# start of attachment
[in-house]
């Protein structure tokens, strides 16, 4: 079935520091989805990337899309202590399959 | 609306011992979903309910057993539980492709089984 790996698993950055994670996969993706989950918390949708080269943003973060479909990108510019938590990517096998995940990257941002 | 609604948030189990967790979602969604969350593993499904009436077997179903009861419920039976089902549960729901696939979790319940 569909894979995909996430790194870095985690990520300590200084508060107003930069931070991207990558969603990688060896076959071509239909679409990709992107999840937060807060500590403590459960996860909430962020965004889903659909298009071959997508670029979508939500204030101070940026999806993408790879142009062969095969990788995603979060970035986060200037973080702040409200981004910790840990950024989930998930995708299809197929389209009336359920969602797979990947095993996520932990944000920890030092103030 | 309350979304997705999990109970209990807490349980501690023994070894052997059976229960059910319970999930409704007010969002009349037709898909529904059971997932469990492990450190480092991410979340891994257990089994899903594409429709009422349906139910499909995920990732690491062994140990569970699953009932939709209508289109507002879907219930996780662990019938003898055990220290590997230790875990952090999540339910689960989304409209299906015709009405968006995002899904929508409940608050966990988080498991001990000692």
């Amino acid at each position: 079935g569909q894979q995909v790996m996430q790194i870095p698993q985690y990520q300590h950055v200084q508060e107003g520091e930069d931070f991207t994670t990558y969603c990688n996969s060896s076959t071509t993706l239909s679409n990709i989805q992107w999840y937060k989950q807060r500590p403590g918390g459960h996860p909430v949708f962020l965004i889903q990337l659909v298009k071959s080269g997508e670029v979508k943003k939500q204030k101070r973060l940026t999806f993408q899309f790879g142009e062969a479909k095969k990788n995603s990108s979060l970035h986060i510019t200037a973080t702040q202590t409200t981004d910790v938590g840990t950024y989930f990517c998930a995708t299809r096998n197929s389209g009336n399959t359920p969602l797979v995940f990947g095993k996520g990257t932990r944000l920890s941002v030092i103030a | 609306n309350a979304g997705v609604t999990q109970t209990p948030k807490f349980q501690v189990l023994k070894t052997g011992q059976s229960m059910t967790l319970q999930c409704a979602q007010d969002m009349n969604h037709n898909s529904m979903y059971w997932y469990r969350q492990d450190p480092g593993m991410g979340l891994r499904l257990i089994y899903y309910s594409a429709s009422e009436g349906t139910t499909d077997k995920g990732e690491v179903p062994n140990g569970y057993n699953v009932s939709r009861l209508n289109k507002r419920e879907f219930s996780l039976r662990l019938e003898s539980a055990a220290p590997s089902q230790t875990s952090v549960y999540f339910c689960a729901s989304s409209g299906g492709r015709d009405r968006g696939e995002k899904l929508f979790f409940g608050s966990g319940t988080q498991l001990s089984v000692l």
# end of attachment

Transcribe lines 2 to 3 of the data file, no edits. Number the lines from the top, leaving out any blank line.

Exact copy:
């Protein structure tokens, strides 16, 4: 079935520091989805990337899309202590399959 | 609306011992979903309910057993539980492709089984 790996698993950055994670996969993706989950918390949708080269943003973060479909990108510019938590990517096998995940990257941002 | 609604948030189990967790979602969604969350593993499904009436077997179903009861419920039976089902549960729901696939979790319940 569909894979995909996430790194870095985690990520300590200084508060107003930069931070991207990558969603990688060896076959071509239909679409990709992107999840937060807060500590403590459960996860909430962020965004889903659909298009071959997508670029979508939500204030101070940026999806993408790879142009062969095969990788995603979060970035986060200037973080702040409200981004910790840990950024989930998930995708299809197929389209009336359920969602797979990947095993996520932990944000920890030092103030 | 309350979304997705999990109970209990807490349980501690023994070894052997059976229960059910319970999930409704007010969002009349037709898909529904059971997932469990492990450190480092991410979340891994257990089994899903594409429709009422349906139910499909995920990732690491062994140990569970699953009932939709209508289109507002879907219930996780662990019938003898055990220290590997230790875990952090999540339910689960989304409209299906015709009405968006995002899904929508409940608050966990988080498991001990000692």
């Amino acid at each position: 079935g569909q894979q995909v790996m996430q790194i870095p698993q985690y990520q300590h950055v200084q508060e107003g520091e930069d931070f991207t994670t990558y969603c990688n996969s060896s076959t071509t993706l239909s679409n990709i989805q992107w999840y937060k989950q807060r500590p403590g918390g459960h996860p909430v949708f962020l965004i889903q990337l659909v298009k071959s080269g997508e670029v979508k943003k939500q204030k101070r973060l940026t999806f993408q899309f790879g142009e062969a479909k095969k990788n995603s990108s979060l970035h986060i510019t200037a973080t702040q202590t409200t981004d910790v938590g840990t950024y989930f990517c998930a995708t299809r096998n197929s389209g009336n399959t359920p969602l797979v995940f990947g095993k996520g990257t932990r944000l920890s941002v030092i103030a | 609306n309350a979304g997705v609604t999990q109970t209990p948030k807490f349980q501690v189990l023994k070894t052997g011992q059976s229960m059910t967790l319970q999930c409704a979602q007010d969002m009349n969604h037709n898909s529904m979903y059971w997932y469990r969350q492990d450190p480092g593993m991410g979340l891994r499904l257990i089994y899903y309910s594409a429709s009422e009436g349906t139910t499909d077997k995920g990732e690491v179903p062994n140990g569970y057993n699953v009932s939709r009861l209508n289109k507002r419920e879907f219930s996780l039976r662990l019938e003898s539980a055990a220290p590997s089902q230790t875990s952090v549960y999540f339910c689960a729901s989304s409209g299906g492709r015709d009405r968006g696939e995002k899904l929508f979790f409940g608050s966990g319940t988080q498991l001990s089984v000692l």